A basic LCD monitor has two pieces of polarized glass held at a distance, with an electrode and liquid crystal between them. These polarized bits of glass are often known as substrate. Electrical signals are sent to the electrodes to allow a certain amount of light to pass through them. Each LCD screen has a backlight that produces the light necessary for the screen to display its images. You see, liquid crystal doesn’t light up on its own.

That would be like saying that I would be able to make my nipples glow in the dark by electrifying them. Trust me, I tried. It does NOT work!

Like any other display, an LCD monitor uses a coordinate grid system to determine what electrodes need to be charged. Each coordinate corresponds to a certain pixel in the display. The simplicity of LCDs is outweighed by the intricacy required to make them. You need very precise equipment to manufacture an LCD screen.

Understanding Graphics Cards

The graphics card was mentioned earlier in a section of this series called “How Computers Work – Motherboards II.” If you haven’t had a look at it, go ahead and review “The Peripheral Bus.”

So, a graphics card uses the peripheral bus to send and receive messages to and from the Central Processing Unit (CPU). Many graphics cards come with a GPU, which works as an independent CPU that’s dedicated to processing graphics, hence its un-abbreviated name: The Graphics Processing Unit. Usually, because of the high power requirements of the GPU, a graphics card will often need its own dedicated power cable from the power supply.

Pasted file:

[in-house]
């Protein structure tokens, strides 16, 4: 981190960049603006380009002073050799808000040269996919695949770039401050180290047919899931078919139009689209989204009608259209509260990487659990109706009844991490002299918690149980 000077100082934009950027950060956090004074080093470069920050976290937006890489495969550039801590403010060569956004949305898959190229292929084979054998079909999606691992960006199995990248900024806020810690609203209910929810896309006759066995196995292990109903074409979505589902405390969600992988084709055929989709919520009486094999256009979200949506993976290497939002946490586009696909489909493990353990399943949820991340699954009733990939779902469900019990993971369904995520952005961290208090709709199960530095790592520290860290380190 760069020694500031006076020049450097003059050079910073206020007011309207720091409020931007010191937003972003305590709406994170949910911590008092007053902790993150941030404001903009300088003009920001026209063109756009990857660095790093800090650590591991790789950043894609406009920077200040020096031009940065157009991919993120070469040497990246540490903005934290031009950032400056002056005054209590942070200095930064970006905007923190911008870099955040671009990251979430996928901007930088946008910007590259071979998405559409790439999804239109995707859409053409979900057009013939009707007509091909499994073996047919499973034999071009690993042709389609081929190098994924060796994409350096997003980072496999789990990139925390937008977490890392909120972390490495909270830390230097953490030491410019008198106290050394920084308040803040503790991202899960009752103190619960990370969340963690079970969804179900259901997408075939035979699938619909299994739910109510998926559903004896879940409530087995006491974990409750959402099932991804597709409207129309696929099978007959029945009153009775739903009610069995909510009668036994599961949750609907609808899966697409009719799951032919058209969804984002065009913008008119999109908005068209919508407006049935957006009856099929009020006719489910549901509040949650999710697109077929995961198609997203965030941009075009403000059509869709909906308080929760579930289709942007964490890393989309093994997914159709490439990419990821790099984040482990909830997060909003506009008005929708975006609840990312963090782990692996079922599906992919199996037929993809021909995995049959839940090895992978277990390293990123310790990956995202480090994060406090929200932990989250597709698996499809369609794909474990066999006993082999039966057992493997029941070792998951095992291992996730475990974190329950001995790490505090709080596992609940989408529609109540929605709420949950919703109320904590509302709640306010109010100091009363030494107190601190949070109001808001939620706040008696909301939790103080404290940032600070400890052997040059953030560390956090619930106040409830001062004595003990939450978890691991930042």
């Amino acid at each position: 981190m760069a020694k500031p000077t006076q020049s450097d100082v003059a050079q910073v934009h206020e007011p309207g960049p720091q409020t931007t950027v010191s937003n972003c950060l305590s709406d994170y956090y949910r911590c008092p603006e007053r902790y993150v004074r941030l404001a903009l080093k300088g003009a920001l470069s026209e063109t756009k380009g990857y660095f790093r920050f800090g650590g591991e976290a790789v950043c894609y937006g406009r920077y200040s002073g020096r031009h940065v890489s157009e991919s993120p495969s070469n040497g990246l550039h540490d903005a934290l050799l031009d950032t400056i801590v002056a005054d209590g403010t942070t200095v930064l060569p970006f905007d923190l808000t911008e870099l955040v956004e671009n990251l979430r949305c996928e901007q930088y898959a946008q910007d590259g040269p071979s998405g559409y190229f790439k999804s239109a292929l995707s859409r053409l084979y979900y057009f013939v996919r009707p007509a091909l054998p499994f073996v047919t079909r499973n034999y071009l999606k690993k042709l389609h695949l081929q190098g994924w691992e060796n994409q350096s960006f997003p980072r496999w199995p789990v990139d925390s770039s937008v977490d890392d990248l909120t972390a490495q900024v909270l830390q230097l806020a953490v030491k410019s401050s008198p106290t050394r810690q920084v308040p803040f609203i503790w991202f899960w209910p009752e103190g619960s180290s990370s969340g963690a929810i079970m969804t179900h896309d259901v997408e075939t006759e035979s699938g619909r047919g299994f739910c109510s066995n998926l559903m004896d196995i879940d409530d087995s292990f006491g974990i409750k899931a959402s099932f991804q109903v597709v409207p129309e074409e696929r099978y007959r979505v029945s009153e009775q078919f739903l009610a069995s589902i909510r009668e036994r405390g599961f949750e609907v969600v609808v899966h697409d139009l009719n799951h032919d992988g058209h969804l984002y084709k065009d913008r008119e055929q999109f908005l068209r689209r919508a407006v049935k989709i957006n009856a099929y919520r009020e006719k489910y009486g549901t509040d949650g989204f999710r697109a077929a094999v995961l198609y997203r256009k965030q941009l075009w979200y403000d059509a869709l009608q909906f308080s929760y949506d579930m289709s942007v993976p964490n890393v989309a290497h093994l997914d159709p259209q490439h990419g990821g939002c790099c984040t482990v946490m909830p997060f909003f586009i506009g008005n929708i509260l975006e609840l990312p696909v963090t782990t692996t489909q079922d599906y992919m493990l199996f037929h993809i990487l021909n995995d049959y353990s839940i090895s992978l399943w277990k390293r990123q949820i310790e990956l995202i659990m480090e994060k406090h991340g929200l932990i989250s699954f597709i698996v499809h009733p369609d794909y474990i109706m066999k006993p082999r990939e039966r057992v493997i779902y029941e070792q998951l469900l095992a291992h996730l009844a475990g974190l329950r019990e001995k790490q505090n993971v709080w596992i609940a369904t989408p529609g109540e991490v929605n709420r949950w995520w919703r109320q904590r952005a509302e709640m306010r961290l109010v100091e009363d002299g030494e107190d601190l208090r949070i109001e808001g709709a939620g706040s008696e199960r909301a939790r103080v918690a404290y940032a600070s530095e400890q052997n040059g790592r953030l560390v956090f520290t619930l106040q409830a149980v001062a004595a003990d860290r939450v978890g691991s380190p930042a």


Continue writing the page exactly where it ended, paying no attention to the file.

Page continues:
The graphics card’s principal function is to render graphics from data. It tells the computer what to draw when it’s already received data about polygons and such that need to be animated during a video game. Movies are a piece of cake. Rendering video that’s improvised “on the fly,” however, is difficult. That’s why these buggers exist. They even have their own RAM, at times, to store data related to what kind of video they’re rendering. Sometimes, graphical information about windows you currently have open get dumped directly into the graphics card’s RAM instead of your computer’s own physical memory.

The monitor connects directly to the graphics card to receive translated signals that show exactly where to stick its pixels. The monitor will shovel those pixels up and splatter them all over the screen, showing you (gasp!) an image.

Here’s how a graphics card looks like, in diagram form, courtesy of HowStuffWorks:

Note: Some computers don’t have graphics cards attached to their motherboards. These computers have what is often called “on-board graphics.” On-board graphics systems work in a similar manner, except that resources are shared. Instead of having its own dedicated memory and GPU, an on-board graphics system will often leech from the computer’s own RAM and CPU power to provide the graphics you see on your monitor.

Beware of the leech! Buy yourself a dedicated graphics card instead of relying on an on-board graphics system! You don’t want to be the loser whose iPad works faster than your PC.

There are many other things involved in graphics card technology, which we might explain in a later segment.